OTTAWA (Reuters) - Tighter environmental rules for Canadian natural resource projects could start coming into force in 2017, ahead of schedule, an official said on Monday, giving industry an idea of when to expect the new measures.
The Liberals of Prime Minister Justin Trudeau took power last November promising to toughen up a range of regulations they said the previous Conservative government had weakened in a bid to cut the time needed to approve pipelines and mines.
Government officials said in January they hoped to have a review of the required changes at the start of 2018.
“Some changes may be able to be made sooner ... we’ll be moving forward as quickly as possible,” Environment Minister Catherine McKenna told a briefing to outline how the government would examine what reforms were needed.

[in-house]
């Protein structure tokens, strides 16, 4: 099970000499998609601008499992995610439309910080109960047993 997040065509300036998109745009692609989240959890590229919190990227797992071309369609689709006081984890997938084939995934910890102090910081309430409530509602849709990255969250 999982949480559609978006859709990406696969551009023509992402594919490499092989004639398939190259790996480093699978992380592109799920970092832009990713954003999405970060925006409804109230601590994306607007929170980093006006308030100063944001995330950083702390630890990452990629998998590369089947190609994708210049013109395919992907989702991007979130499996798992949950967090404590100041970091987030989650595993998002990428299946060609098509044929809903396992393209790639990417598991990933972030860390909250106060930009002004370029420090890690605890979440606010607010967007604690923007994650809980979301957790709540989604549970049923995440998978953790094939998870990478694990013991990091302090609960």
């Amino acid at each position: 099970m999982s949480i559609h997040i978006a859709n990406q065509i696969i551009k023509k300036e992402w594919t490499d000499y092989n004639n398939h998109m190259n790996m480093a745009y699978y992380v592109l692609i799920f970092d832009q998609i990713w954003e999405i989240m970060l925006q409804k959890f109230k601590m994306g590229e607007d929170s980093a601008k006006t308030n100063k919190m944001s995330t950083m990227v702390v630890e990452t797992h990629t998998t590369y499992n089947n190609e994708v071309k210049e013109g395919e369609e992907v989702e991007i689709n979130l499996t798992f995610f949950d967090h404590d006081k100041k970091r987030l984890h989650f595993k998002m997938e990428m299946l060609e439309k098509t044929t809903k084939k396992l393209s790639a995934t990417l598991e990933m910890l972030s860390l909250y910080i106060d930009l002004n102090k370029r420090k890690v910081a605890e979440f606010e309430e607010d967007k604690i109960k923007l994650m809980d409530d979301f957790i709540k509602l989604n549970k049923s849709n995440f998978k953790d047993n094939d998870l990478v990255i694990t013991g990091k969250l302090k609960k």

A specialist panel will consult Canadians on how to tighten environmental assessment rules to ensure projects are more sustainable. It will report back by the end of January 2017.
That is also the deadline for a separate panel to report on how to change the structure, role and mandate of the National Energy Board regulator, which rules on whether projects can go ahead. Critics say the body is not tough enough on the industry and does not adequately consult indigenous communities.
In January, the government announced new interim rules that will impose delays on two projects - TransCanada Corp’s Energy East pipeline and Kinder Morgan Inc’s expansion of its Trans Mountain Pipeline.
Reporting by David Ljunggren; Editing by Bernard Orr
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